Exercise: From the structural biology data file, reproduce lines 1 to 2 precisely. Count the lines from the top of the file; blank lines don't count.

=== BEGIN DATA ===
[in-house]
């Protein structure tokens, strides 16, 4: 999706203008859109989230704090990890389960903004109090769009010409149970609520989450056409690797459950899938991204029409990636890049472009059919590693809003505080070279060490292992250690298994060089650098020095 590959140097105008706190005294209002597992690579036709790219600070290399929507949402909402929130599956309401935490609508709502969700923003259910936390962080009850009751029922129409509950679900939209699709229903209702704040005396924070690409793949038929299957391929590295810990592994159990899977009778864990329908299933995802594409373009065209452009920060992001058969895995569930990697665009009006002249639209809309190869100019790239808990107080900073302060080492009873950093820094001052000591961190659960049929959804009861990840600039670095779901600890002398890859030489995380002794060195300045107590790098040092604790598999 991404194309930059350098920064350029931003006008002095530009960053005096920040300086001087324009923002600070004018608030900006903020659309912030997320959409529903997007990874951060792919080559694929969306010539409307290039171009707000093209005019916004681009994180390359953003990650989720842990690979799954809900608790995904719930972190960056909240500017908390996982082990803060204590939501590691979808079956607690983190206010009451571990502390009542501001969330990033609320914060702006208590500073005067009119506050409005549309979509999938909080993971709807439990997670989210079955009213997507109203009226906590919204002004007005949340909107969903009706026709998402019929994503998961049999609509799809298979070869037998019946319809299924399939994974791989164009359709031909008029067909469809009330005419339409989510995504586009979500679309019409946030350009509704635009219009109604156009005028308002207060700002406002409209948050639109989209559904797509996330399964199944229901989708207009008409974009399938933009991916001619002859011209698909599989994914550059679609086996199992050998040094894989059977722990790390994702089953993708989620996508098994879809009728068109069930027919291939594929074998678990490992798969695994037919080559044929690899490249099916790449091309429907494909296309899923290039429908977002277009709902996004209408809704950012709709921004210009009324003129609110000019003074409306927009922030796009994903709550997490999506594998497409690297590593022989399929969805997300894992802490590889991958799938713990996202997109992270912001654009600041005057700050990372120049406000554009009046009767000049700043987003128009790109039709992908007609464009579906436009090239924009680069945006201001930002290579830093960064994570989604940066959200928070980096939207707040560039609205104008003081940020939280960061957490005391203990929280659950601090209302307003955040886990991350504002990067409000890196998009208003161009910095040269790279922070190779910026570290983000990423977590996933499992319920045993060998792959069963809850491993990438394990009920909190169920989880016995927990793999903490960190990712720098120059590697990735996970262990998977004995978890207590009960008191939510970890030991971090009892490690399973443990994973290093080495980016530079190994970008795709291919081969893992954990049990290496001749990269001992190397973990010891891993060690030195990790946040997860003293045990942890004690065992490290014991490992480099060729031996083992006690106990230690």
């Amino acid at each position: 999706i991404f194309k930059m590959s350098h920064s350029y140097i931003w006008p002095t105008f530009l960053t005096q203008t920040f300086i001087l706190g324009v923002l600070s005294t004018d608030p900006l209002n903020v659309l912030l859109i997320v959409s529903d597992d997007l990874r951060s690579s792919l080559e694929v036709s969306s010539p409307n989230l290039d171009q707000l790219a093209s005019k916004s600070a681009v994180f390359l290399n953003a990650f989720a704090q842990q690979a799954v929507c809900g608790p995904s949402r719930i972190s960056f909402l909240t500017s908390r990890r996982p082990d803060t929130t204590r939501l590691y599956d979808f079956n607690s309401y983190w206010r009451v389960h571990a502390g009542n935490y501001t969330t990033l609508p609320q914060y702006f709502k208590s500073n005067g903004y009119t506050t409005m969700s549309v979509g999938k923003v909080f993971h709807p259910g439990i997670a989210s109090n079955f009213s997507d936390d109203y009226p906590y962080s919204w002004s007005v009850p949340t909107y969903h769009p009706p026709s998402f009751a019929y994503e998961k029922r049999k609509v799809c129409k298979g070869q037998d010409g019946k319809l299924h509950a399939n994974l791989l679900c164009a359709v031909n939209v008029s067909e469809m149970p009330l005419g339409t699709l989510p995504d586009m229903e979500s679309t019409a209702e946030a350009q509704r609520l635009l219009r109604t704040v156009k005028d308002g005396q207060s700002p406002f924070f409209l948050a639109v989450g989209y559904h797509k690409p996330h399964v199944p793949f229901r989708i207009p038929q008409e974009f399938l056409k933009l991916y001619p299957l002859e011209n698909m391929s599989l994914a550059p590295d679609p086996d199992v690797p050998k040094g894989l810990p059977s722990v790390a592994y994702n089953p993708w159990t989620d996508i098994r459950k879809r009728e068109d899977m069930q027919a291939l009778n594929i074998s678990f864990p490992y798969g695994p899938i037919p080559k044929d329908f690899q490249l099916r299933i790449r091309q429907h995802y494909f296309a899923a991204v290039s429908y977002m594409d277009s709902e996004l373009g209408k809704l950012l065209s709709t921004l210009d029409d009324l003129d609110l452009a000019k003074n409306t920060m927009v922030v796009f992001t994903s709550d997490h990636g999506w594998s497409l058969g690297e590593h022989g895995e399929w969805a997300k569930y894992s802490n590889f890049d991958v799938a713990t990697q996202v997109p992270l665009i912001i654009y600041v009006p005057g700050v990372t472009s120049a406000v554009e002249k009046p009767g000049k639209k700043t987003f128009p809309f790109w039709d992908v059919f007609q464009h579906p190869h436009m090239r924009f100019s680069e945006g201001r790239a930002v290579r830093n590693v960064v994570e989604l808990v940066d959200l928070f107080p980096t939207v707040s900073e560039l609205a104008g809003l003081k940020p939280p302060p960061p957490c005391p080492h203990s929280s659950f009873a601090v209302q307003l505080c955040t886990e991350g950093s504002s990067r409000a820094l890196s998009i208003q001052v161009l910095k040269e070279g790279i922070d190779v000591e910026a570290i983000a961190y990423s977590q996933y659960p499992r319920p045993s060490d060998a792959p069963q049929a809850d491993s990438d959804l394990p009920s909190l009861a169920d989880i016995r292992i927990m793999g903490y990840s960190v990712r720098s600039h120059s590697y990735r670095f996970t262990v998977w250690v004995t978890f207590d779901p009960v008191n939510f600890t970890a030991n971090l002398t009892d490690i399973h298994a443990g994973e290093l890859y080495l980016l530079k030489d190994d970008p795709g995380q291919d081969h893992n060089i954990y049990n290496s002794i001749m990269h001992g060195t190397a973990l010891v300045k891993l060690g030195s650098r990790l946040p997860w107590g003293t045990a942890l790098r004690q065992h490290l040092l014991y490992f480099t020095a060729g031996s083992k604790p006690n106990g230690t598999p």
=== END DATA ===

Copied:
[in-house]
């Protein structure tokens, strides 16, 4: 999706203008859109989230704090990890389960903004109090769009010409149970609520989450056409690797459950899938991204029409990636890049472009059919590693809003505080070279060490292992250690298994060089650098020095 590959140097105008706190005294209002597992690579036709790219600070290399929507949402909402929130599956309401935490609508709502969700923003259910936390962080009850009751029922129409509950679900939209699709229903209702704040005396924070690409793949038929299957391929590295810990592994159990899977009778864990329908299933995802594409373009065209452009920060992001058969895995569930990697665009009006002249639209809309190869100019790239808990107080900073302060080492009873950093820094001052000591961190659960049929959804009861990840600039670095779901600890002398890859030489995380002794060195300045107590790098040092604790598999 991404194309930059350098920064350029931003006008002095530009960053005096920040300086001087324009923002600070004018608030900006903020659309912030997320959409529903997007990874951060792919080559694929969306010539409307290039171009707000093209005019916004681009994180390359953003990650989720842990690979799954809900608790995904719930972190960056909240500017908390996982082990803060204590939501590691979808079956607690983190206010009451571990502390009542501001969330990033609320914060702006208590500073005067009119506050409005549309979509999938909080993971709807439990997670989210079955009213997507109203009226906590919204002004007005949340909107969903009706026709998402019929994503998961049999609509799809298979070869037998019946319809299924399939994974791989164009359709031909008029067909469809009330005419339409989510995504586009979500679309019409946030350009509704635009219009109604156009005028308002207060700002406002409209948050639109989209559904797509996330399964199944229901989708207009008409974009399938933009991916001619002859011209698909599989994914550059679609086996199992050998040094894989059977722990790390994702089953993708989620996508098994879809009728068109069930027919291939594929074998678990490992798969695994037919080559044929690899490249099916790449091309429907494909296309899923290039429908977002277009709902996004209408809704950012709709921004210009009324003129609110000019003074409306927009922030796009994903709550997490999506594998497409690297590593022989399929969805997300894992802490590889991958799938713990996202997109992270912001654009600041005057700050990372120049406000554009009046009767000049700043987003128009790109039709992908007609464009579906436009090239924009680069945006201001930002290579830093960064994570989604940066959200928070980096939207707040560039609205104008003081940020939280960061957490005391203990929280659950601090209302307003955040886990991350504002990067409000890196998009208003161009910095040269790279922070190779910026570290983000990423977590996933499992319920045993060998792959069963809850491993990438394990009920909190169920989880016995927990793999903490960190990712720098120059590697990735996970262990998977004995978890207590009960008191939510970890030991971090009892490690399973443990994973290093080495980016530079190994970008795709291919081969893992954990049990290496001749990269001992190397973990010891891993060690030195990790946040997860003293045990942890004690065992490290014991490992480099060729031996083992006690106990230690």